Overall, this class sets up a server for handling tasks using Express, employs an IOC container for dependency management, and organizes routes for different task-related operations. It follows the principles of modularization and dependency injection to maintain a clean and scalable code structure.

Final step: Instantiate our API server with the dependencies

Full Code Example:

interface Task {
id: number;
title: string;
description: string;
completed: boolean;

interface TaskRepository {
getTaskById(id: number): Task | undefined;
createTask(task: Task): Task;
updateTask(id: number, updatedTask: Task): Task | undefined;
deleteTask(id: number): void;

type DependencyArgs = Array<any>;
type Dependency<T = any> = new (...args: DependencyArgs) => T;

class InMemoryTaskRepository implements TaskRepository {
private tasks: Task[] = [];
private currentId = 1;

getTaskById(id: number): Task | undefined {
return this.tasks.find((task) => task.id === id);

createTask(task: Task): Task {
task.id = this.currentId++;
return task;

updateTask(id: number, updatedTask: Task): Task | undefined {
const index = this.tasks.findIndex((task) => task.id === id);
if (index === -1) return undefined;
this.tasks[index] = { ...updatedTask, id };
return this.tasks[index];

deleteTask(id: number): void {
this.tasks = this.tasks.filter((task) => task.id !== id);

// Define our API controller
class TaskController {
constructor(private taskRepository: TaskRepository) {}

getTaskById(req: express.Request, res: express.Response) {
const task = this.taskRepository.getTaskById(req.param?.id);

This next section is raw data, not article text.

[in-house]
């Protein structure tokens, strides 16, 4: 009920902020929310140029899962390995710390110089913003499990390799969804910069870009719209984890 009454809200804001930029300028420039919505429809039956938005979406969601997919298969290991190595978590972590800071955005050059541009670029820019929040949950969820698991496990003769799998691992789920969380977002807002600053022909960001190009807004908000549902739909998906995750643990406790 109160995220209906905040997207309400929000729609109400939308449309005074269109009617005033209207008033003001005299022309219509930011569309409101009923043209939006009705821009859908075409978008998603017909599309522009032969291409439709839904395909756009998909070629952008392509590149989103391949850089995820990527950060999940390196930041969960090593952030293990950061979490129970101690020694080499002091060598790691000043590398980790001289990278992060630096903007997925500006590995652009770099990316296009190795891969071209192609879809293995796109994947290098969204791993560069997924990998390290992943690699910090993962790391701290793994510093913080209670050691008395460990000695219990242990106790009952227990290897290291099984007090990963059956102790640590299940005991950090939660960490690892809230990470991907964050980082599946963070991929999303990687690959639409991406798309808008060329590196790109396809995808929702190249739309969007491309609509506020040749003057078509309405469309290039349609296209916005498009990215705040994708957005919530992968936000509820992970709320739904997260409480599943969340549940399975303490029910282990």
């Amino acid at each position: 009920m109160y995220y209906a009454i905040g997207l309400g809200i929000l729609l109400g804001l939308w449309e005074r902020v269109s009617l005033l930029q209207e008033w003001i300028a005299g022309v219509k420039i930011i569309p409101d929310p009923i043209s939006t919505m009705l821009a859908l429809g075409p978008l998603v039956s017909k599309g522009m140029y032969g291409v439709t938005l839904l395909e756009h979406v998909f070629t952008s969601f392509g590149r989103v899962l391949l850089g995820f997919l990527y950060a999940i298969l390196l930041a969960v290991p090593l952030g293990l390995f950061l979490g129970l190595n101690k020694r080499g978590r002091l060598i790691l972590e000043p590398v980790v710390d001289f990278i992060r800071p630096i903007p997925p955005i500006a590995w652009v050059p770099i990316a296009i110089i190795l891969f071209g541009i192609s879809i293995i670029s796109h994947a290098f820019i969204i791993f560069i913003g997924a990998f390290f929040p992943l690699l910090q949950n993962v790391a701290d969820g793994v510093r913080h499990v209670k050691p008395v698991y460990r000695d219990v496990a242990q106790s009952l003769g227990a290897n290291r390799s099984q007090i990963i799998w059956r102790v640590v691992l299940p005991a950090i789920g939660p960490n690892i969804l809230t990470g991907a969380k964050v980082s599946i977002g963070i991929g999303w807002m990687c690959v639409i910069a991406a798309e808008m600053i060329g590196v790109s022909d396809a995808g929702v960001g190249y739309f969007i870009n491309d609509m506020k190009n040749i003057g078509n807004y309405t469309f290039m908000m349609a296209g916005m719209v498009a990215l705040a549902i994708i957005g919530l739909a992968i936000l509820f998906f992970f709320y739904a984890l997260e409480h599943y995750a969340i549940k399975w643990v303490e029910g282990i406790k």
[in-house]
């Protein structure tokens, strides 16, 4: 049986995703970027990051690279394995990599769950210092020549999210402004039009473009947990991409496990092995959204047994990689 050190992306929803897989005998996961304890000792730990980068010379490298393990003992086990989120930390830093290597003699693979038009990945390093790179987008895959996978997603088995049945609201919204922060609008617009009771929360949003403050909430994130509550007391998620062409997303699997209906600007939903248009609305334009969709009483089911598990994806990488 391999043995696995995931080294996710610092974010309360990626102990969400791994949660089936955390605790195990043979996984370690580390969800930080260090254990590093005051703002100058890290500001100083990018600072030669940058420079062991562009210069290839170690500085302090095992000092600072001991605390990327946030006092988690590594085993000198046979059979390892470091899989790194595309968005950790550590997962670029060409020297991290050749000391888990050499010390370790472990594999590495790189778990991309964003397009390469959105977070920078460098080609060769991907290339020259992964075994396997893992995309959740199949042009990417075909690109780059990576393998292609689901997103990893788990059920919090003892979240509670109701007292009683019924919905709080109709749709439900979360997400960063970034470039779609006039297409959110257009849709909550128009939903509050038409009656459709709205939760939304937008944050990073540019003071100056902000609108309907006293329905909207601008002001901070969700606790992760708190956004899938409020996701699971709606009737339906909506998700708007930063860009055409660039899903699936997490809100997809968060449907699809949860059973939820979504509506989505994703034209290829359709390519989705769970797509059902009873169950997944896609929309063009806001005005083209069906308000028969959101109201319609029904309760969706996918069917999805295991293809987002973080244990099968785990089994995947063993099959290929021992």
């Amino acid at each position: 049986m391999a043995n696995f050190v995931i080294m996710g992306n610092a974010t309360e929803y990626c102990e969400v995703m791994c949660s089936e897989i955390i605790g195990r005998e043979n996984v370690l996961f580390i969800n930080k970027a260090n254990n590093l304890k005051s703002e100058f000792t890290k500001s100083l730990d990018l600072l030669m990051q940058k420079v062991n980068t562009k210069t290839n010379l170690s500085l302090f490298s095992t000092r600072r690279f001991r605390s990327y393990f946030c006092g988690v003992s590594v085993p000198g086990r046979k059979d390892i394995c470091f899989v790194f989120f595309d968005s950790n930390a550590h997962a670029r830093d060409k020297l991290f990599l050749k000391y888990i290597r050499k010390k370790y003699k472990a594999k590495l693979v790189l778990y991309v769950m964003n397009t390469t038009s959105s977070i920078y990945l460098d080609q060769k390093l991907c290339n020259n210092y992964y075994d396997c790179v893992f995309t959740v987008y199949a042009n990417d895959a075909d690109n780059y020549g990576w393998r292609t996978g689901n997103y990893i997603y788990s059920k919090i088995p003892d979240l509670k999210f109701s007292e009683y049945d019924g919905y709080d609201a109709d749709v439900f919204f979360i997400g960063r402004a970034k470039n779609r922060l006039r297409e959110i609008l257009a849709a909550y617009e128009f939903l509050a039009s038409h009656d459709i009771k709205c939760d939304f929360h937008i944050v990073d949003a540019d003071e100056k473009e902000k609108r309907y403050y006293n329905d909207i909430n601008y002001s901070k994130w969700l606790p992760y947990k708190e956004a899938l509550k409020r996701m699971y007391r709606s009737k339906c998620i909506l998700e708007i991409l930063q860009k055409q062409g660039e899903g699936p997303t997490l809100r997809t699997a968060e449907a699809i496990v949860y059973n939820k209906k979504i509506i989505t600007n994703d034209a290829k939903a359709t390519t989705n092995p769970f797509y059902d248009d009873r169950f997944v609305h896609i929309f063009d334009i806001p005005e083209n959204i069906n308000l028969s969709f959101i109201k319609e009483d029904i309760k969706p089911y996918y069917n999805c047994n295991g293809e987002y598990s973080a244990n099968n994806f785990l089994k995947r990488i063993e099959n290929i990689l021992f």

createTask(req: express.Request, res: express.Response) {
const task = this.taskRepository.createTask(req.body?.id);

updateTask(req: express.Request, res: express.Response) {
const task = this.taskRepository.updateTask(req.param?.id, req.body?.updatedTask);

deleteTask(req: express.Request, res: express.Response) {
const task = this.taskRepository.deleteTask(req.param?.id);

class TaskServer {
private app: express.Application;
private container: Container;

constructor(dependencies: Array<Dependency>) {
this.app = express();
this.container = new Container();

private loadDependencies(dependencies: Array<Dependency>) {
for (const dependency of dependencies) {

private configureRoutes() {
this.app.get('/tasks/:id', (req: Request, res: Response) => this.container.get(TaskController).getTaskById(req, res));
this.app.post('/tasks', (req: Request, res: Response) => this.container.get(TaskController).createTask(req, res));
this.app.put('/tasks/:id', (req: Request, res: Response) => this.container.get(TaskController).updateTask(req, res));
this.app.delete('/tasks/:id', (req: Request, res: Response) => this.container.get(TaskController).deleteTask(req, res));

public listen() {
const port = 3000;
this.app.listen(port, () => {
console.log(`Server is running on port ${port}`);

const taskServer = new TaskServer([TaskController, InMemoryTaskRepository]);

Testing Your Modular Code